I’m a hypocrite. Last week I bought an awesome necklace (see photo) that said in a bright, happy green color, “Be Kind to Yourself.” I bought it thinking, “Oh wow. This is so great. People really need to hear this. If I wear it maybe it will brighten someone’s day and remind them to be nicer to themselves!”
I then proceeded to walk out of the store, feeling good about myself, and completely oblivious to the fact that I was the one who really needed to hear it.
I am constantly telling people to not be so hard on themselves. Every time I work with a client, it is so easy for me to see the beauty in them and what they have to offer the world and how it can all work out for them. It’s also so easy for me to see how hard they can be on themselves, and how stuck in the weeds of negativity they often seem to be.
I am always telling them to be kinder to themselves. To give themselves permission to do what they truly want to do in life.
But then I turn around and beat the crap out of myself. “You need to lose weight. You need to make more money. You are not a good enough girlfriend, or daughter, or coach, or writer, or [insert role of choice here].” I would not be friends with someone who spoke to me like that. Why do I put up with it from myself?
This realization slapped me in the face, during a career intuitive coaching training I recently did (the same one that led me to watch Field of Dreams in my last post). We were assigned partners and took turns being the coach and being the client. During this process, it became abundantly clear that when the partner was coaching, they were super positive and supportive and gentle and kind. Then when the roles were reversed, and it became about their life, they seemed like a completely different human being. They were more negative, stressed, and stuck in the weeds of their day-to-day existence.
Sometimes it’s difficult for all of us to rise above our daily stresses and see the big picture. To see that all this nonsense we experience every day is just meant to challenge us and help us grow. The entire point is to rise above it and nurture our authentic selves and do what really makes us happy in life, despite all the crap we might see around us. Throughout this process, we need to treat ourselves the way we would treat a good friend.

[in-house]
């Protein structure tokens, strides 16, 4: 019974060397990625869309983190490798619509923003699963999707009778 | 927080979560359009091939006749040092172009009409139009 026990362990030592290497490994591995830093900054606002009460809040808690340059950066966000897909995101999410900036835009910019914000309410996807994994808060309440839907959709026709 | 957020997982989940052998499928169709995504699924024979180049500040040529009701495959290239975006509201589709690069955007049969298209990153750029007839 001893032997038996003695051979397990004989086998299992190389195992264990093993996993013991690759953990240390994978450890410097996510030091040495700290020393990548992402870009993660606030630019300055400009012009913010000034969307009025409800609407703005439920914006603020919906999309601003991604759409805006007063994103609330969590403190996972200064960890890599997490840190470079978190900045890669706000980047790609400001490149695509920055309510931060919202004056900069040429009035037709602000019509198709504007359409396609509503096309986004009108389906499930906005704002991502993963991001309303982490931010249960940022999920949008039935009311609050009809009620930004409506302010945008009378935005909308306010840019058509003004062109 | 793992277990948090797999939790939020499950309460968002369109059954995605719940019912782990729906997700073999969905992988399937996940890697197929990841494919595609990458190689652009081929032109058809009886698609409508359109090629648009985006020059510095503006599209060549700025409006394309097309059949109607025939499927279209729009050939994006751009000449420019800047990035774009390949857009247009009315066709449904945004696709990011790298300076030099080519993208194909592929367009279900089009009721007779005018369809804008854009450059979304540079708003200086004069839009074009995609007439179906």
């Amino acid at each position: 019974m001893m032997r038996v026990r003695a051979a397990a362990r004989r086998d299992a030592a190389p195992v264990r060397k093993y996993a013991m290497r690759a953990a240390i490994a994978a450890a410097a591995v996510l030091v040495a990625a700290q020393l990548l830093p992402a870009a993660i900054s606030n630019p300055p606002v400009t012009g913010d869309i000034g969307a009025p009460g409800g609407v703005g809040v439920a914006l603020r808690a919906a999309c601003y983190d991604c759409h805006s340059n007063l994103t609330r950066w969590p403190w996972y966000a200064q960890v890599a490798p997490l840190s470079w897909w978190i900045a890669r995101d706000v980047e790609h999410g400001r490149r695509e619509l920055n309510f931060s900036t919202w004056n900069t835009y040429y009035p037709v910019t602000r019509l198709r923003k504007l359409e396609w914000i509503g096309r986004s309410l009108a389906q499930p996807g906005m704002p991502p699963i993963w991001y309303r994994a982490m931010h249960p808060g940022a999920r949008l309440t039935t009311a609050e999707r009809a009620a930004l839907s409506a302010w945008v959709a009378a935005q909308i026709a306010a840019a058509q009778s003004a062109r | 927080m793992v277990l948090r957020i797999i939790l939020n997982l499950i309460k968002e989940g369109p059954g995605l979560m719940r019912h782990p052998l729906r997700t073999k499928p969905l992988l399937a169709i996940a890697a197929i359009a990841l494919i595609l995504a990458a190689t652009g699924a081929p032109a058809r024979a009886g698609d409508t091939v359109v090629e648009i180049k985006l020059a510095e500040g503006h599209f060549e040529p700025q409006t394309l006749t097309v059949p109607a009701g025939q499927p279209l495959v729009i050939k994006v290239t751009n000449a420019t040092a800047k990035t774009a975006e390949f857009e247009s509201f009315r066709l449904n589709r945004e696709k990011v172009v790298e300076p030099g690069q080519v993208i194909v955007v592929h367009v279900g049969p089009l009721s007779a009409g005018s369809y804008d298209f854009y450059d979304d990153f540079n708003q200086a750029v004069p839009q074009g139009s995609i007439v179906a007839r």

Easier said than done. Turns out, I love helping clients see this perspective for their life, but ask me about my life and I can be Negative Nancy.
Being kind to other people is sometimes challenging. But, in my experience, it is WAY easier than being kind to ourselves. Why is that?
When we’re little, we are all taught the Golden Rule: “Do unto others as you would want them to do unto you.” Great advice indeed, but where’s the part about “Do unto yourself as you would want others to do unto you”?
Where’s the part about being kind to ourselves? Is that selfish? No way. On the contrary, it allows us to be functioning, happy adults that have full reserves of love to then share with others. Otherwise you have a world full of tired, miserable people slaving away to help others, but not doing a great job at it because they have nothing left to give.
First we need to be kind to ourselves and then the love spills over onto the other people in our lives. We can be kinder to others only if we are kinder to ourselves. Think about how much easier it is to be nicer, and more patient, and more helpful with our loved ones if we are in a good place and feeling good about ourselves.
Now I need to go back and listen to my own damn necklace (and my own damn blog)!!! ;) Then I’m going to try out mirror work (saying nice things to myself in the mirror). Feels silly at first, but actually really works. For inspiration, check out this adorable video of a little girl who understands what it means to be kind to herself!
What is one thing you can do to be a little (or a LOT) kinder to yourself today? I want to hear about it in the comments below!
Yours in Putting Away the Baseball Bat,
Tina Meyers is a Co-Active Coach, a Certified Career Intuitive Coach, an attorney by training, and a seeker of creativity, courage, bliss, and transformation in her own life and the lives of others.
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